• Celebrating culture of millets through a special song on millets (released at the convention) and several other songs on millets from different parts of the country

  • Honoring the Pioneers of the Millets agenda- Sri P V Satheesh , Director Deccan Development Society and Dr. Annadan Seetharam , ex-Project Coordinator (AICRP on Small Millets) UAS, Bengaluru

  • Five engaging roundtable discussions around millet food systems with participation from farmers, scientists, community members (FPOs WSHGs) and other experts.

  • Five themes for the Roundtable discussions:

  • Panel discussions STATE MILLET MISSIONS - Initiatives and Strategies by the States

  • Panel discussion by Philanthropic partners

  • An insightful plenary presided by Chief Guest, Prof. Ramesh Chand, Member, NITI Aayog, and Guests of honour – Shri Manoj Ahuja, Secretary, Ministry of Agriculture and Farmers Welfare, GOI; Dr. Arabinda Padhee, Principal Secretary, Department of Agriculture and Farmers’ Empowerment, Government of Odisha; Dr. Ashok Dalwai, CEO, National Rainfed Area Authority (NRAA); Dr T Nandakumar, IAS (Rtd), Former Food and Agriculture Secretary to Government of India and Public Policy Expert on Agriculture and Smt. Chahat Bajpai, Additional Collector, Dist. Kumuram Bheem Asifabad, Government of Telangana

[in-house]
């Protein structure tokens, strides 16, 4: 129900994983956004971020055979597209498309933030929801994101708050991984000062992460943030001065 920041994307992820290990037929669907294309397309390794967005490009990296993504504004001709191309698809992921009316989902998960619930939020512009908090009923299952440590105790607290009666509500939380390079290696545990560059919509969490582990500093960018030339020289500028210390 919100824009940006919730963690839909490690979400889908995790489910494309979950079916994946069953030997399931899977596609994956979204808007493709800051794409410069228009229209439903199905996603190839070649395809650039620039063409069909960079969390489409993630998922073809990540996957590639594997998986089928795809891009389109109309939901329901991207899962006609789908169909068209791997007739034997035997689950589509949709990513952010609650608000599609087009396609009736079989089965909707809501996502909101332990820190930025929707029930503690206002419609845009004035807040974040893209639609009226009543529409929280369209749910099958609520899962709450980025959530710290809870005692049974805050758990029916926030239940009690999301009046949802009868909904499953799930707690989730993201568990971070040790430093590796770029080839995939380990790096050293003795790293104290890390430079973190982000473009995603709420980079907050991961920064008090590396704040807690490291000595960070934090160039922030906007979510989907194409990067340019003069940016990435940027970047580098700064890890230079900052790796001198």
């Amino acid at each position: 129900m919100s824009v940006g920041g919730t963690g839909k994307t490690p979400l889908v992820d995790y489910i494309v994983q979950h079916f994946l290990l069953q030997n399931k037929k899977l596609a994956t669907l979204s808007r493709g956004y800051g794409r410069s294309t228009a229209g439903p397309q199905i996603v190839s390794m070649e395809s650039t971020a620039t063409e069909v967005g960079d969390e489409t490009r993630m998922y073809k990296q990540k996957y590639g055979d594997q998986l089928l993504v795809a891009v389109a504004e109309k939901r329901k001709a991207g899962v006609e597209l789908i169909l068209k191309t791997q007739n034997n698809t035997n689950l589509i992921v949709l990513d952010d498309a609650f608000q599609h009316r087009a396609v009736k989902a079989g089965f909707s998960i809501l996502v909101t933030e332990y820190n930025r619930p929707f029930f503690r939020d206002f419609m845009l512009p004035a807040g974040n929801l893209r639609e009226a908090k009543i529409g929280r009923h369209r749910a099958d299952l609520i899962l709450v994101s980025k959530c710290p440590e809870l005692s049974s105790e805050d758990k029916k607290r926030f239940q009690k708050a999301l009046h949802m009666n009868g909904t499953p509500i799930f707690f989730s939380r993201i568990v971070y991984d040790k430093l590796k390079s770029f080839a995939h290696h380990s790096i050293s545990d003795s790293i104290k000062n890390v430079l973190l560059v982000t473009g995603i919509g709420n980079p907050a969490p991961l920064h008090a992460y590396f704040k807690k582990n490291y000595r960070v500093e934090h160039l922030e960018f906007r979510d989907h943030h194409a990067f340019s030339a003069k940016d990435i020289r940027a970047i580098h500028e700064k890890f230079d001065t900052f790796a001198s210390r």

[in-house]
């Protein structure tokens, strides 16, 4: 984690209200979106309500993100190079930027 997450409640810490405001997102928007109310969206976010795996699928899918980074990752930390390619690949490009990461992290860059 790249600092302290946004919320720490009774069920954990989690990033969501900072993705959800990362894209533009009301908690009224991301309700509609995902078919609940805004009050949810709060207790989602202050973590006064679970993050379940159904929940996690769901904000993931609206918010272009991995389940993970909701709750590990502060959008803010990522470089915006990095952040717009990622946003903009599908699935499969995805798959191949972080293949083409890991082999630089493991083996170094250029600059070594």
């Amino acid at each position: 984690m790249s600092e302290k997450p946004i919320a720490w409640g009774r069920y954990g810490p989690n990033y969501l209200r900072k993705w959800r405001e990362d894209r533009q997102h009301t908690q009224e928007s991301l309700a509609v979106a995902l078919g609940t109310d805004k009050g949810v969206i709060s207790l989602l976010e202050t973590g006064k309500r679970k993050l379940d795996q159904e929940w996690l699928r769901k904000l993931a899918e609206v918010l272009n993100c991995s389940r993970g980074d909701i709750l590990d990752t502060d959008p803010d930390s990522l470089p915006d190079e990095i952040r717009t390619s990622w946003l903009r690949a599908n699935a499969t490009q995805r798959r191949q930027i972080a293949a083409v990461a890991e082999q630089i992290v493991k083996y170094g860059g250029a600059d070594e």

• The plenary discussed the people’s recommendations, based on field experience to frame a sustainable approach for a millet-based food system.

For more details on the Roundtables and key asks emerging from the groups, please refer to Press Release – The People's Convention on Millets for Millions



Recommendations for millet seeds and machines respectively:

1 Like

HUL to mainstream millets among children and parents.

While it’s great to see larger corporations adopting/ promoting millets, I wonder how these might affect last mile farmers and small rural enterprises.